|Panoramic view of the CSUSB campus against the San Bernardino Mountains. (Amerique 2009)|
|image - CSUSB|
|image - Marcus Wallenberg Prize|
"Ceratonia siliqua is native to the eastern Mediterranean and Middle East and is commonly cultivated in California. Spanish missionaries first introduced the carob tree into Mexico and southern California. In 1856, seedlings were distributed from Spain to the southern states of the US. In 1859, more seeds were brought from Israel. Many carobs were planted as ornamentals and street trees during this time in Texas, Arizona, California, and in Florida. The trees are also used for erosion control and the pods for stock feed, human consumption, commercial thickeners, pet foods, cosmetics, and pharmaceuticals."So from that brief description we see how these Carob Trees arrived via the Spanish colonists and the uses in it's own native range. So it is logical researchers from North Africa and the Middle East would have a close vested personal interest in the cultural and economic value of this tree and potential for improved farming methods in understanding many of the natural mechanical components which can be replicated on a commercial scale. But of course I never read any of this until 2012 when it was first published. I've written about this study before, but only from the perspective of Pisolithus tinctorius mycorrhizae colonizing Date Palm (Phoenix dactylifera). (HERE)
|Image - CSUSB - Parking Lot|
|image - Global Journals Inc|
The truffles I collected at the parking area above were identical to the ones referenced here from the research article done by the scientists at University Mohamed Permier. It's just a pity it took so long to understand the truth of Carob Tree P.T. Mycorrhizal associations. When I tried explaining what I found, it was always explained away by the so-called experts. I was delusional and they were correct. Still, I would imagine the area of the CSUSB parking lot is still a hotbed of truffle collecting for those who know what to look for. So I'm apparently giving up all my former secret Pisolithus tinctorius Ectomycorrhizal truffle collecting site locations >>> (Like Here)
|Image - PlantPoints.com|
|Cal Poly San Luis Obispo|
"Carob has been neglected with respect to both cultural practices and research and development. Apart from a few classic works written by interested scientists, references on this crop are scarce. We have tried to review most of the work published over the last 100 years and make useful information available to producers, processors, students, scientists and amateurs."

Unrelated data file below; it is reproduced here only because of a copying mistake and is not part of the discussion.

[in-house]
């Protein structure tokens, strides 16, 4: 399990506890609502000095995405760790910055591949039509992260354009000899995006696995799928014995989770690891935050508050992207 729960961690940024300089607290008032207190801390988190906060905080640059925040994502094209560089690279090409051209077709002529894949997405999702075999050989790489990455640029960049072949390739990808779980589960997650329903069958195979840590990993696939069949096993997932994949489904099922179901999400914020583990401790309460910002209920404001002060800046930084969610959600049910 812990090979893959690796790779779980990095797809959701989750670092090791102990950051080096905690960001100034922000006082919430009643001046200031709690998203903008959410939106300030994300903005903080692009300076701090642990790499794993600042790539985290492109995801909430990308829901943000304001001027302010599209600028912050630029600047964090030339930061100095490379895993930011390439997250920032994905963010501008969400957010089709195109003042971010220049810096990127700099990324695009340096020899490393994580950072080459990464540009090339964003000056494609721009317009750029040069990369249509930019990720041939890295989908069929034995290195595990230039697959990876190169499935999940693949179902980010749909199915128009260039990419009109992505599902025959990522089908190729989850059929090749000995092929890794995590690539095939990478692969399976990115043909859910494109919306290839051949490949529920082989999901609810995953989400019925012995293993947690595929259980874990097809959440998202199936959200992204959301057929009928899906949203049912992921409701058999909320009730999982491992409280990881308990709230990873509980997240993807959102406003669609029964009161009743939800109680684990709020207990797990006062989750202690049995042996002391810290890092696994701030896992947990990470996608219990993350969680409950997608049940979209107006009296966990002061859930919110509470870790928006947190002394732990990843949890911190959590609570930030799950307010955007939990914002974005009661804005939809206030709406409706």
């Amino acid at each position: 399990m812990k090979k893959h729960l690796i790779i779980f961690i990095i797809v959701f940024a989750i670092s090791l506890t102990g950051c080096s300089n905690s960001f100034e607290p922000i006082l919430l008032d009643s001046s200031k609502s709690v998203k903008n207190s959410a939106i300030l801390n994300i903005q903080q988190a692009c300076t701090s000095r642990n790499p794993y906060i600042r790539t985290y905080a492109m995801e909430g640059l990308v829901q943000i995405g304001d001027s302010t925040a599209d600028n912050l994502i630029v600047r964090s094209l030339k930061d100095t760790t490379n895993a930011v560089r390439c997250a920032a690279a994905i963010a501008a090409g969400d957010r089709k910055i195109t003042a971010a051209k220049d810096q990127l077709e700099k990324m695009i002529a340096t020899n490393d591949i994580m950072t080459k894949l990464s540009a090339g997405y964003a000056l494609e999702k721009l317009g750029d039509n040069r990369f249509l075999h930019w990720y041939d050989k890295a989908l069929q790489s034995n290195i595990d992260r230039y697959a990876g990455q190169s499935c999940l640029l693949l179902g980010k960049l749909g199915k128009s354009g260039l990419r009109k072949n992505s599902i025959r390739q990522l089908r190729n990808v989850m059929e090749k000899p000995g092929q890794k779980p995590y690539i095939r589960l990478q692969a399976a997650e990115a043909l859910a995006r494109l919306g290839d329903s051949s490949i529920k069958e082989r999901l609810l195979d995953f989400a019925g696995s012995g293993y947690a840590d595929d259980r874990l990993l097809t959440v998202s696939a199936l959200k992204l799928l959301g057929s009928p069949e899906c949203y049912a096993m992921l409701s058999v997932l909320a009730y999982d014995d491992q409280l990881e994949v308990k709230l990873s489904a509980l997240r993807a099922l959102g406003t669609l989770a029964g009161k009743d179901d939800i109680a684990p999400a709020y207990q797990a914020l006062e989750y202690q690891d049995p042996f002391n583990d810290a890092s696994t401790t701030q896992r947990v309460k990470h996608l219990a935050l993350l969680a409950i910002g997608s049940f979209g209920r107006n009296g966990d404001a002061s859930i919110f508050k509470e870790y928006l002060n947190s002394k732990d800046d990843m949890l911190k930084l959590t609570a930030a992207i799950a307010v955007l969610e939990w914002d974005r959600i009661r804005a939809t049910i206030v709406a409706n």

Quick References to this subject of Ectomycorrhizal Truffle formation on new found 'Host Plants'
Carob tree. Ceratonia siliqua - Promoting the conservation and use of underutilized and neglected crops
ConclusionsOf course in the historical past, neither the Date Palm nor the Carob tree could ever be found in any of the approved Host Plant lists for Pisolithus tinctorius or any other Mycorrhizzas as provided by most American Mycology records. Much like ectomycorrhizal (Adenostoma fasciculatum) otherwise known as Greasewood or Chamise. Not an overly popular or respected chaparral shrub which is probably why the scientific orthodoxy has ignored it for so long. And yet knowledge of the environmental cues which can trigger an epigenetic response within Chamise to manufacture the chemical messages through the plant's root exudates to inform nearby fungul spores of mycelium like PT ectomycorrhizae to form a mutualistic bonds during periods of heavier than normal wet rainy seasons could have been a sort of restoration alert to humans to get off their backsides and get busy with restoration projects. The plethora of lost opportunities in furthering increased forest ecosystem habitat spread by means of mutual cooperation between Chamise and Pines/Oaks is now lost forever. Our present climate change and global extreme drought dilemma is a testament to the inept global leadership we are all forced to subject ourselves under. Very little is written about these interactions and beneficial phenomena. The very nature of the scientific animal is that the average person is incapable of teaching them anything. Not all scientists conduct business as usual, but their numbers are very few. While there are some who are enthusiastic about mutualisms and practical applications on a potentially commercial scale, much of their work gets shelved away or appears on few websites where small groups take a real hands on interest. If this were not true, our planet Earth would look like a much different place than it is now. Fortunately many do recognize the value of what they call citizen scientists who are nothing more than folks with a heart felt passion for the natural world around them. They have no vested interest in corporate business profits. So their helpful input is often employed in some research works. Frankly, the present scientiific orthodoxy are beginning to remind me more and more of that fictional headmistress, Miss Agatha Trunchbull of the Trunchem Hall Primary School.
We really are living in spooky End Times